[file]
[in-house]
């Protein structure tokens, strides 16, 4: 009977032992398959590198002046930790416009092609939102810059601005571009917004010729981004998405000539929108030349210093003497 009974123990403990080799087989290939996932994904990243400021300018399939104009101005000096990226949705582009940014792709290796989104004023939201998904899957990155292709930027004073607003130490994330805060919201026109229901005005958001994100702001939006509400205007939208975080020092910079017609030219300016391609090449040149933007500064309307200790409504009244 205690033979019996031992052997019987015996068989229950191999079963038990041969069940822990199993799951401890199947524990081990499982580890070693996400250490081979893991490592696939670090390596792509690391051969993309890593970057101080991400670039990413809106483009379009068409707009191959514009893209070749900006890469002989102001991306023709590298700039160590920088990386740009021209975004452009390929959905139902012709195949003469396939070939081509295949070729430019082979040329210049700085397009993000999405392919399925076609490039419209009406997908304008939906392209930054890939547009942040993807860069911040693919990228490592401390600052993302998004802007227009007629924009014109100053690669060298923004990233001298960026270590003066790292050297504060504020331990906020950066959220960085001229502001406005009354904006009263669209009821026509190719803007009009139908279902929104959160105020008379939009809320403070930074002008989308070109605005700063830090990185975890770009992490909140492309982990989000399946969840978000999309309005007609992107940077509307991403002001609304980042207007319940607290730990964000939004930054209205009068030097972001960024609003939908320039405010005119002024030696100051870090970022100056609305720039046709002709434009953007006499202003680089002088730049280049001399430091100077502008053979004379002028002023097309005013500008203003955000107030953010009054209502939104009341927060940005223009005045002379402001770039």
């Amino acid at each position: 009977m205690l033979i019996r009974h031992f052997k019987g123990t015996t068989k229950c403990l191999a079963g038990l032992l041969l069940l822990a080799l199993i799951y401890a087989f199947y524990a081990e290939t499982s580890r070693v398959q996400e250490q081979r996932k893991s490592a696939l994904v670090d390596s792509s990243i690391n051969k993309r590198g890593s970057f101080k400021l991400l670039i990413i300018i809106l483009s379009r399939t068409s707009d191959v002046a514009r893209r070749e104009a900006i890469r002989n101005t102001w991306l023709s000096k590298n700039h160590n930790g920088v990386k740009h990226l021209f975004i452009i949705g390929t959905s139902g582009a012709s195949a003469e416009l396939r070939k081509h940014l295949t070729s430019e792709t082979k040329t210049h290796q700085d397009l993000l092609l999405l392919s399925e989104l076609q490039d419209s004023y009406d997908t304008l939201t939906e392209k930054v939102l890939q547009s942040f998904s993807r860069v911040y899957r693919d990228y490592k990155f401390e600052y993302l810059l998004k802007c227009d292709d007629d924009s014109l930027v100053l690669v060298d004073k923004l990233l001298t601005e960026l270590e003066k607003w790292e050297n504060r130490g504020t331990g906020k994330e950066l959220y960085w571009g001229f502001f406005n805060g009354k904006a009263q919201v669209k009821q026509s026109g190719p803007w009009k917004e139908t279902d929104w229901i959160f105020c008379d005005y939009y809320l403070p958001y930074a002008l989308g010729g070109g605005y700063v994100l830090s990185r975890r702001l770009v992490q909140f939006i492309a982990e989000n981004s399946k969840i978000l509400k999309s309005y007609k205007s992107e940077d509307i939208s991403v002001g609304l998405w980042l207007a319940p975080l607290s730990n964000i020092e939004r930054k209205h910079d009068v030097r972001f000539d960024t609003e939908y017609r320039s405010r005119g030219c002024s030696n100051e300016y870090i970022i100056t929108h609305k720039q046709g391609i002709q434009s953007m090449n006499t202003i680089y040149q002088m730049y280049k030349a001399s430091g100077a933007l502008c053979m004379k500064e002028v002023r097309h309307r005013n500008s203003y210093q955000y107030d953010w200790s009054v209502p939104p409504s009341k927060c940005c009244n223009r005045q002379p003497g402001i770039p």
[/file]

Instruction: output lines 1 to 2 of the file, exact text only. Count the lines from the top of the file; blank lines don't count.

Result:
[in-house]
């Protein structure tokens, strides 16, 4: 009977032992398959590198002046930790416009092609939102810059601005571009917004010729981004998405000539929108030349210093003497 009974123990403990080799087989290939996932994904990243400021300018399939104009101005000096990226949705582009940014792709290796989104004023939201998904899957990155292709930027004073607003130490994330805060919201026109229901005005958001994100702001939006509400205007939208975080020092910079017609030219300016391609090449040149933007500064309307200790409504009244 205690033979019996031992052997019987015996068989229950191999079963038990041969069940822990199993799951401890199947524990081990499982580890070693996400250490081979893991490592696939670090390596792509690391051969993309890593970057101080991400670039990413809106483009379009068409707009191959514009893209070749900006890469002989102001991306023709590298700039160590920088990386740009021209975004452009390929959905139902012709195949003469396939070939081509295949070729430019082979040329210049700085397009993000999405392919399925076609490039419209009406997908304008939906392209930054890939547009942040993807860069911040693919990228490592401390600052993302998004802007227009007629924009014109100053690669060298923004990233001298960026270590003066790292050297504060504020331990906020950066959220960085001229502001406005009354904006009263669209009821026509190719803007009009139908279902929104959160105020008379939009809320403070930074002008989308070109605005700063830090990185975890770009992490909140492309982990989000399946969840978000999309309005007609992107940077509307991403002001609304980042207007319940607290730990964000939004930054209205009068030097972001960024609003939908320039405010005119002024030696100051870090970022100056609305720039046709002709434009953007006499202003680089002088730049280049001399430091100077502008053979004379002028002023097309005013500008203003955000107030953010009054209502939104009341927060940005223009005045002379402001770039």